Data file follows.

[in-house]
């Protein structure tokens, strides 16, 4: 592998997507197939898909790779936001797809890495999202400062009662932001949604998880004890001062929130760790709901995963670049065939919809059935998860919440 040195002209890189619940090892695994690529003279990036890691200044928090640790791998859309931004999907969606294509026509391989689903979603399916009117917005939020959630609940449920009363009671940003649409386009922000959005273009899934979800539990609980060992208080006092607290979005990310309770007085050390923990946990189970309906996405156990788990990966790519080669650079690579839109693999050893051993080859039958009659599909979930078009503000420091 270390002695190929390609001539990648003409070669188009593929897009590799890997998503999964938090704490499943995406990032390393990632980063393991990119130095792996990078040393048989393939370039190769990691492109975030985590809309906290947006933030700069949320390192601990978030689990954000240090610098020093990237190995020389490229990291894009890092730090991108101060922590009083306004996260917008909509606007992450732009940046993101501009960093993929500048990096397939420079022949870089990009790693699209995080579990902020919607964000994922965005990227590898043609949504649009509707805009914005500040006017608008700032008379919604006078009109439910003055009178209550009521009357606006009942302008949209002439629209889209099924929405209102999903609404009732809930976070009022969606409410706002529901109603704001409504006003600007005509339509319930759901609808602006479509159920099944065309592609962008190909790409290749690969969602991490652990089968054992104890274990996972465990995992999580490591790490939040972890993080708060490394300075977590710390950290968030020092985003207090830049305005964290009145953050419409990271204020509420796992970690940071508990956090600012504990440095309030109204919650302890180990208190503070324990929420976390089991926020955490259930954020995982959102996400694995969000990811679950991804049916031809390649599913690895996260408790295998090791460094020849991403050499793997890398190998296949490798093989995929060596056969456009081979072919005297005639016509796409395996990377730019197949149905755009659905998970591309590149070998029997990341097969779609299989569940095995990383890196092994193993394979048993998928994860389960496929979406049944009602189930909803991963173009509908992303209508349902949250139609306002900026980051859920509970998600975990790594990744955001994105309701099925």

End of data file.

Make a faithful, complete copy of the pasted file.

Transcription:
[in-house]
């Protein structure tokens, strides 16, 4: 592998997507197939898909790779936001797809890495999202400062009662932001949604998880004890001062929130760790709901995963670049065939919809059935998860919440 040195002209890189619940090892695994690529003279990036890691200044928090640790791998859309931004999907969606294509026509391989689903979603399916009117917005939020959630609940449920009363009671940003649409386009922000959005273009899934979800539990609980060992208080006092607290979005990310309770007085050390923990946990189970309906996405156990788990990966790519080669650079690579839109693999050893051993080859039958009659599909979930078009503000420091 270390002695190929390609001539990648003409070669188009593929897009590799890997998503999964938090704490499943995406990032390393990632980063393991990119130095792996990078040393048989393939370039190769990691492109975030985590809309906290947006933030700069949320390192601990978030689990954000240090610098020093990237190995020389490229990291894009890092730090991108101060922590009083306004996260917008909509606007992450732009940046993101501009960093993929500048990096397939420079022949870089990009790693699209995080579990902020919607964000994922965005990227590898043609949504649009509707805009914005500040006017608008700032008379919604006078009109439910003055009178209550009521009357606006009942302008949209002439629209889209099924929405209102999903609404009732809930976070009022969606409410706002529901109603704001409504006003600007005509339509319930759901609808602006479509159920099944065309592609962008190909790409290749690969969602991490652990089968054992104890274990996972465990995992999580490591790490939040972890993080708060490394300075977590710390950290968030020092985003207090830049305005964290009145953050419409990271204020509420796992970690940071508990956090600012504990440095309030109204919650302890180990208190503070324990929420976390089991926020955490259930954020995982959102996400694995969000990811679950991804049916031809390649599913690895996260408790295998090791460094020849991403050499793997890398190998296949490798093989995929060596056969456009081979072919005297005639016509796409395996990377730019197949149905755009659905998970591309590149070998029997990341097969779609299989569940095995990383890196092994193993394979048993998928994860389960496929979406049944009602189930909803991963173009509908992303209508349902949250139609306002900026980051859920509970998600975990790594990744955001994105309701099925």